AE: I wanted to ask you about Grace of My Heart. I’ve read that Bridget Fonda’s closeted lesbian teen character Kelly Porter was based at least partially on you.
LG: Well, I think that’s what they were trying to intimate. Was it true? I don’t know, everyone seemed to be based on somebody and yet the stories weren’t absolutely carved in stone. There was sort of a Carole King character, sort of a Brian Wilson character. So I think that was their intent.
AE: Did you have any input when they were developing that character?
LG: You know, I really didn’t. They called me up to write one of the songs and I felt good that they called me, and then the next thing I knew, I received a song in the mail written by two guys, whose names I can’t even remember, and I was so disappointed that I wasn’t brought in on the ground level.
And basically when I heard the song, I thought it was kind of terrible, so what I wound up doing is what I call doctoring, which is making some changes to make it a little more palatable. There were things that were totally unmelodic, and there were some lyrics that were just horrible, and I wound up making it, to my mind, a little bit better, and then I got a third writer’s credit. And then they had the nerve never even to invite me to the opening when it premiered in New York. So I say f–k them. [Laughs]
So if it was meant to be me, they didn’t handle it very well. There may have been some exploitative motive there — I won’t second guess it — but that’s what I suspect.
AE: When you say some of the lyrics were less than palatable in the original song, did they seem homophobic?
LG: Oh, no. They just seemed bad. [Laughs] They weren’t homophobic at all, just bad rhymes and incorrect grammar — just real pet peeves of mine.
AE: Nothing that you wanted your name associated with?
LG: Not really. Until I put in a few lyrics that meant something to me, then I felt, well, at least I can put my name on it.
AE: I read, I think in Vanity Fair, that the parts you did contribute to that came from genuine anger that you felt at the time. I was wondering if you could elaborate on that.
LG: I don’t actually remember saying that, but I do remember feeling somewhat used by them and somewhat hurt by the whole situation. But I’ve outgrown it. [Laughs]
AE: Oh, I actually thought that wasn’t about the experience of working with them but about what you were feeling in the sixties.
LG: Ah, well, that did come out periodically. You know, “You Don’t Own Me” is a very powerful song: Don’t abuse me, don’t misuse me. It comes from the same place. It’s the “don’t” folder. The interesting thing about “You Don’t Own Me” is that it was written by two men, John Madera and Dave White, and they played me this song on guitar live at a hotel up in the Catskills in 1964 on a Saturday afternoon. And I had these guys come back to New York on Monday and meet with Quincy and me and play him the song and he fell in love with it. So you never know where these things are going to come from, but when I heard that song I knew I had to sing it.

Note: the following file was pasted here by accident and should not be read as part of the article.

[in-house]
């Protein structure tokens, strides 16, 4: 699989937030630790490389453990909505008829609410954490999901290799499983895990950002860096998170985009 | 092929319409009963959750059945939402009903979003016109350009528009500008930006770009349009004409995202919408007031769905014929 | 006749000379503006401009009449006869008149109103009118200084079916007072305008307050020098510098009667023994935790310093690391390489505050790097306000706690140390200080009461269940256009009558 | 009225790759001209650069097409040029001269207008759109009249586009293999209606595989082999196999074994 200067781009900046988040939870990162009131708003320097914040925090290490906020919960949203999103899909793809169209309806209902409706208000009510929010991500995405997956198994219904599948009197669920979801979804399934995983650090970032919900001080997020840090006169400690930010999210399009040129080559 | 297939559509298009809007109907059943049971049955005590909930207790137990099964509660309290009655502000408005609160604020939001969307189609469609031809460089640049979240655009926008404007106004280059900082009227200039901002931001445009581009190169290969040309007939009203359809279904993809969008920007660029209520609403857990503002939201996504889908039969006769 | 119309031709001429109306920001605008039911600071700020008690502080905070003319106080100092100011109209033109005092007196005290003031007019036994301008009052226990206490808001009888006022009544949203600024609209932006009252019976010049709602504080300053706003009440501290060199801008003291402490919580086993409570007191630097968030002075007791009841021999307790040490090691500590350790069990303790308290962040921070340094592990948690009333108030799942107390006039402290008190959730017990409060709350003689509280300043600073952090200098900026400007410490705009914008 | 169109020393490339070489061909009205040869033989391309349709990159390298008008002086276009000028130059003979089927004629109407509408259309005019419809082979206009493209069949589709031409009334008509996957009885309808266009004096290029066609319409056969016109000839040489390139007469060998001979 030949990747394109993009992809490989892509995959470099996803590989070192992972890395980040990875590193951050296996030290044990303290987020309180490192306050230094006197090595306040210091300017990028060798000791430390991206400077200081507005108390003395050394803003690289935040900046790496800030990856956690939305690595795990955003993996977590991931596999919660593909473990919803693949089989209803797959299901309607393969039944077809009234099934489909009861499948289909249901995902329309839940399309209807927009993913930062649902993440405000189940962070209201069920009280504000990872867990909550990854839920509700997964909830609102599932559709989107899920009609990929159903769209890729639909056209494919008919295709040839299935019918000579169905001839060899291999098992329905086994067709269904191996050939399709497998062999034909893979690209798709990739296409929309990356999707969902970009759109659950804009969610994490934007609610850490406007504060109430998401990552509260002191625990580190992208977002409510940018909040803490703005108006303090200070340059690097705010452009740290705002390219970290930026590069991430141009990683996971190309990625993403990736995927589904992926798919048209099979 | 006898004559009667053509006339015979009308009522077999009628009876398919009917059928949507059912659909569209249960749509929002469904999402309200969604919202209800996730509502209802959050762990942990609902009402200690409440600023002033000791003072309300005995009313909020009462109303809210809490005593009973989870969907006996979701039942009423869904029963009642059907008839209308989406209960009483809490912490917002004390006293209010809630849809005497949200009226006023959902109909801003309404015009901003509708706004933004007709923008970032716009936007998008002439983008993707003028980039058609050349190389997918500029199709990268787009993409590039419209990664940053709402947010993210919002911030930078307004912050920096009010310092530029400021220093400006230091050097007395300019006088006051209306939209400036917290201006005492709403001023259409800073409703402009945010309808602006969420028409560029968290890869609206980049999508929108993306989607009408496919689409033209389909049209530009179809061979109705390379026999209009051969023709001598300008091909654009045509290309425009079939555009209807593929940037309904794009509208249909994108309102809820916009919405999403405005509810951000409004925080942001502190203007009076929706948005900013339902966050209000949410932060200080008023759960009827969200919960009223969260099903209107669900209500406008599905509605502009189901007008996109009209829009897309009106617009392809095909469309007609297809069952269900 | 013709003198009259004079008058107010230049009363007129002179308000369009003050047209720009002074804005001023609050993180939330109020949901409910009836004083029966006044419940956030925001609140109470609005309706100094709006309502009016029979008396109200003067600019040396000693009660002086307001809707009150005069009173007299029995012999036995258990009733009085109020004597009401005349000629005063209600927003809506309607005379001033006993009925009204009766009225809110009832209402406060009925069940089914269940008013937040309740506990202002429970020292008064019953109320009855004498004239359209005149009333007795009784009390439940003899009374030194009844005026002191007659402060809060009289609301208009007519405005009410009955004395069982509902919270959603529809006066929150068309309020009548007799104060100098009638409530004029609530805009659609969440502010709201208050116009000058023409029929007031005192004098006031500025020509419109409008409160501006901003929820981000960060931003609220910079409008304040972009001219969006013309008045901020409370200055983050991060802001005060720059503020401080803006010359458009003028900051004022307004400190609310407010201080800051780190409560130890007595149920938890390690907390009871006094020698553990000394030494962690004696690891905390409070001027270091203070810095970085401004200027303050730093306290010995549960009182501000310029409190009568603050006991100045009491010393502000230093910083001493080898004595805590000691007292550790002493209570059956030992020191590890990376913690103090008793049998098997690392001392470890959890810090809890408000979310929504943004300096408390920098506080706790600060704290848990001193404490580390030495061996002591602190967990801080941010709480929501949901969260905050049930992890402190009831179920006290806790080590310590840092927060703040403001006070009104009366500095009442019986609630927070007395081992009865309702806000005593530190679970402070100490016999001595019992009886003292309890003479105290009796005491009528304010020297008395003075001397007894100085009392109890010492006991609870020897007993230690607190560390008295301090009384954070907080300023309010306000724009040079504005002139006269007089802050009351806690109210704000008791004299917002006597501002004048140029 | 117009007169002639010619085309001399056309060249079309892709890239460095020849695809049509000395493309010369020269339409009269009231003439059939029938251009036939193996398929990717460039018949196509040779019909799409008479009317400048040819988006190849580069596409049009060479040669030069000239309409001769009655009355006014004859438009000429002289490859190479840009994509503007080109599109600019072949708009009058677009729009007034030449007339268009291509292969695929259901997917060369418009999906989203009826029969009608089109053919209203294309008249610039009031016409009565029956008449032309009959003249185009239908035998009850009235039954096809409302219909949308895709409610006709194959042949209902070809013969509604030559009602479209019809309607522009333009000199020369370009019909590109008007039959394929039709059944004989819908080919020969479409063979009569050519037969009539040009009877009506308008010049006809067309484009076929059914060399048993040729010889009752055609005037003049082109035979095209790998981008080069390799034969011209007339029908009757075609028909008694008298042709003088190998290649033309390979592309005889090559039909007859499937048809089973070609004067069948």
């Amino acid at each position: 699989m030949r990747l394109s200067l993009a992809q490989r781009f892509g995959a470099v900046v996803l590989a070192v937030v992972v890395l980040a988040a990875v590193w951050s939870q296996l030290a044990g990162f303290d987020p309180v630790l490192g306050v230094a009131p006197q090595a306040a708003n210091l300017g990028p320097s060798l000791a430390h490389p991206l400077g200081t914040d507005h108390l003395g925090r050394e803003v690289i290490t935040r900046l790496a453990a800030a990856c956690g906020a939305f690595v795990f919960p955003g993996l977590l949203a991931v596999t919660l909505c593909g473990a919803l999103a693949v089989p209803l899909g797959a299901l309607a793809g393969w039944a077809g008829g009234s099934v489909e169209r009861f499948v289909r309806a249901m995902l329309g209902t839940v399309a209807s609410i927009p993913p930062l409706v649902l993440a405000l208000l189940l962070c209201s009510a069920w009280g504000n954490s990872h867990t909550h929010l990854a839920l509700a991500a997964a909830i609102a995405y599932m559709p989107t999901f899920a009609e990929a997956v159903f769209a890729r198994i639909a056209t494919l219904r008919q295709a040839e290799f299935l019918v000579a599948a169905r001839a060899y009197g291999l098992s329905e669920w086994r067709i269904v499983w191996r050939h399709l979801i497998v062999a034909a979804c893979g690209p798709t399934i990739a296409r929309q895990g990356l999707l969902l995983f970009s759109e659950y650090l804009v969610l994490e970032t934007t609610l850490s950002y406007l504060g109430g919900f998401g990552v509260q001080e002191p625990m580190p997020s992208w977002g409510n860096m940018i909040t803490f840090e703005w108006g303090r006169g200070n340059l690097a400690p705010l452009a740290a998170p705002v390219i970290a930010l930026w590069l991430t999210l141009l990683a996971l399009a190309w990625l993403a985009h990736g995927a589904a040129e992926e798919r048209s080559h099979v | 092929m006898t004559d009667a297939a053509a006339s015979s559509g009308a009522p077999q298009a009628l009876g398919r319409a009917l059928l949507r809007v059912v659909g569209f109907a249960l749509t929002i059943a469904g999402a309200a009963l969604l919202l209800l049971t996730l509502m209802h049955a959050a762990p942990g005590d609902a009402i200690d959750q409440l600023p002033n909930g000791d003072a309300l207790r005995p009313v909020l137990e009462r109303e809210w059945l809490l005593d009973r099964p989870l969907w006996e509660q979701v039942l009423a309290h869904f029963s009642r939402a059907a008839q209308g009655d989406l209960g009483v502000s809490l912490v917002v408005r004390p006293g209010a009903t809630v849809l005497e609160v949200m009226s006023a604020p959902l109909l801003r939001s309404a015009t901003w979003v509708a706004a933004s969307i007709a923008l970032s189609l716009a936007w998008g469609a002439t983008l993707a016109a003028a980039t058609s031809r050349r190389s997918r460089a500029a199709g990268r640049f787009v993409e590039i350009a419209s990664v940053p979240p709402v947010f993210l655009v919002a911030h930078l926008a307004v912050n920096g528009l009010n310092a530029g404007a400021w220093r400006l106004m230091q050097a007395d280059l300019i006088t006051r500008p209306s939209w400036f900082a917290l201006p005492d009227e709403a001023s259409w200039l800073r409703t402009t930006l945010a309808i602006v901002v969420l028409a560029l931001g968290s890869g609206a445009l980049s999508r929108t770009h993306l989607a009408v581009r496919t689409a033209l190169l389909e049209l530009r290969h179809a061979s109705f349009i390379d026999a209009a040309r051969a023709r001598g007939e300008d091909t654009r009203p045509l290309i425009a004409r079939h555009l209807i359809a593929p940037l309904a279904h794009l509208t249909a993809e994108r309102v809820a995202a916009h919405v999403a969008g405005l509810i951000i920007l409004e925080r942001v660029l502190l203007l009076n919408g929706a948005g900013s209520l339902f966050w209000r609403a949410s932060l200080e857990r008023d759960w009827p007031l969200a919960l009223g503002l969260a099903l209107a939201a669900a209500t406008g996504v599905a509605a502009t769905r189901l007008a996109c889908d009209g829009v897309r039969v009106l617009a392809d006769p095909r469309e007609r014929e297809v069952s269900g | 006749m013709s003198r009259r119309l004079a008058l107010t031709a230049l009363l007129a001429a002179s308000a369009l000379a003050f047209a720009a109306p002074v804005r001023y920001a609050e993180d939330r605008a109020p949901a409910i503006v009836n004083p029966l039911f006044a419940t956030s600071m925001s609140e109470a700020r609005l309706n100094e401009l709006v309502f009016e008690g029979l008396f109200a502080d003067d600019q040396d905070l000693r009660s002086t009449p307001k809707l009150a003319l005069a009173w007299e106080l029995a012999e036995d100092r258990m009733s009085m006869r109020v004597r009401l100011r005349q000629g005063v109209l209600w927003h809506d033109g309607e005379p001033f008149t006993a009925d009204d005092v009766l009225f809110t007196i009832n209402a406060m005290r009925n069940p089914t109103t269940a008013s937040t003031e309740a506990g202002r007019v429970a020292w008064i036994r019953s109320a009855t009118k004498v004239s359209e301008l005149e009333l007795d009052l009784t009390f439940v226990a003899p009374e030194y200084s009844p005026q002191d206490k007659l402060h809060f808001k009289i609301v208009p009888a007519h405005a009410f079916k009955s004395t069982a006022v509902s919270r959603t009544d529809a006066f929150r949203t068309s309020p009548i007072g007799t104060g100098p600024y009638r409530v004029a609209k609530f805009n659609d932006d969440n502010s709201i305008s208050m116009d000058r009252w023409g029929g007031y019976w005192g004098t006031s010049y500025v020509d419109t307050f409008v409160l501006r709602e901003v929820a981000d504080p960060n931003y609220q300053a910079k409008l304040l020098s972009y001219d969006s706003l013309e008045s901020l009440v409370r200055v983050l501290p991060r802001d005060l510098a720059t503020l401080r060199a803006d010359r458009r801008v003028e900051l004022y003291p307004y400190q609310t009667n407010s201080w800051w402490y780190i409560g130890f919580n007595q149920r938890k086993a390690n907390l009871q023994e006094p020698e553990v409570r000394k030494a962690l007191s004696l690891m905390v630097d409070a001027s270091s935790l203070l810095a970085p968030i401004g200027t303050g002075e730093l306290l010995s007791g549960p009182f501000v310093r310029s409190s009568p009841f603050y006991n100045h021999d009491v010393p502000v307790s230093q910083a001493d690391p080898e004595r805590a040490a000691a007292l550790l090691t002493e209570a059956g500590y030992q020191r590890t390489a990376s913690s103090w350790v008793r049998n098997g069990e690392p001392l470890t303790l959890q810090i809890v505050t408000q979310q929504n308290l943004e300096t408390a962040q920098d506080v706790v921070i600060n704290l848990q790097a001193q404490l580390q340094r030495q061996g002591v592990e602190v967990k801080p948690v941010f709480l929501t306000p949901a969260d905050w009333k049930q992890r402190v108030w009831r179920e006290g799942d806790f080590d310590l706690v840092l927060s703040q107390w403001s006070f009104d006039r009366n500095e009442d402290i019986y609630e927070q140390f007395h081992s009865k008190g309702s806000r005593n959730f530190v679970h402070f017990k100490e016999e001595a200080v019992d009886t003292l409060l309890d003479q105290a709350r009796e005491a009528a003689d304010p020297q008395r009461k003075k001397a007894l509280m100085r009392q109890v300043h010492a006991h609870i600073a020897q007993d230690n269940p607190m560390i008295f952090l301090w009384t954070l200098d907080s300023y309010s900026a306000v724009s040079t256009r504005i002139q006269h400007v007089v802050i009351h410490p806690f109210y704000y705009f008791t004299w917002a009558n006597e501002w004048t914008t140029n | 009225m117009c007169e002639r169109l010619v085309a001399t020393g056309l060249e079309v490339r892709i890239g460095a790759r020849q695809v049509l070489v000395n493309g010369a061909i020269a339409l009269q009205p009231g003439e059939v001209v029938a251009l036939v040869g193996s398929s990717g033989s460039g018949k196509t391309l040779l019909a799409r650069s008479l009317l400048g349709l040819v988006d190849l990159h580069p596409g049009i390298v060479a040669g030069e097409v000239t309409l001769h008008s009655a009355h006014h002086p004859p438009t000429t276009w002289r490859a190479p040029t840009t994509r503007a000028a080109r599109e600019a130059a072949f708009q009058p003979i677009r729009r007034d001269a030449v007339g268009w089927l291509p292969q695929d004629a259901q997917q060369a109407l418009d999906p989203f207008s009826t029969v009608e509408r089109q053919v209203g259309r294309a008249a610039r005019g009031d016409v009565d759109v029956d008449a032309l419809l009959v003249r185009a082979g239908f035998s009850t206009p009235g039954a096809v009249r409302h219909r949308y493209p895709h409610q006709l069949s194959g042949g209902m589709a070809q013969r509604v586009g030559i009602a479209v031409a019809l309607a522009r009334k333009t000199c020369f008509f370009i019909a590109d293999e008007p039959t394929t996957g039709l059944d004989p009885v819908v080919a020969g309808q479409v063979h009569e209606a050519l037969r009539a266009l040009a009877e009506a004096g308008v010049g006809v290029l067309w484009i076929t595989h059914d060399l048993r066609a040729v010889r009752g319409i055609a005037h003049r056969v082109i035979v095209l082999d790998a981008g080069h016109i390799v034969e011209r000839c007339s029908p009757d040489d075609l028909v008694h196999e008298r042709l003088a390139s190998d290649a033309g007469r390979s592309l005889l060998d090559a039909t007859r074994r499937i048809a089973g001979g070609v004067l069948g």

AE: I was wondering if you could tell me a little bit about when you were first discovered, because I’ve read probably four different versions of it.
LG: Right. The short story and the truth is that I was taking vocal lessons here in New York with a wonderful vocal coach.
And one day, instead of my lesson, the piano player and I went into a studio right in the building and we put down some demos, just piano/voice. Those demos got to Quincy Jones through an agent by the name of Joe Glaser who was very friendly with Irving Green, who was president of Mercury, and Quincy was working at Mercury and Irving put my demos on his desk. He listened to them, he called me, and we started to record.
AE: When you did the demos were you about 16 years old?
LG: Yeah, I had just turned sixteen, and I was still sixteen when we cut “It’s My Party.” In May of that year I turned 17.
AE: And what was that like growing up and maturing both musically and personally in the spotlight?
LG: It was very difficult, to be honest with you. You have to take into account that this was a long time ago, and we didn’t have things like answering machines, okay? So when the disc jockey on WINS or WNCA, which was a big station here in New York, would say, “That was Lesley Gore, the sweetie pie from Tenafly,” well, people just came to Tenafly. You know, I’d wake up and there were people camped out on the grass.
Or they’d show up in town and someone would say “Where does Lesley live?” and they’d go, “Oh, up the hill, then you make a left over there and it’s the third house on the right.” And it was the same thing with the telephone. People got on the phone and said, “Give me Gore in Tenafly.”
So we were getting phone calls that we didn’t even understand half the time. So I was really thrown into it, and those things are, how shall I say, double-edged swords. There’s a lot of positive but there’s a lot of negative and you need to find a way to balance it out.
AE: It sounds like you really did not have much privacy.
LG: Well, no, we hardly expected it, to be honest with you. We recorded the record on a Saturday afternoon March 30th and I heard the record for the first time on April 6th. I was driving to school, literally seven days later. You know, that doesn’t happen anymore, so when it started getting played, we weren’t prepared for it. We didn’t even know it had been released.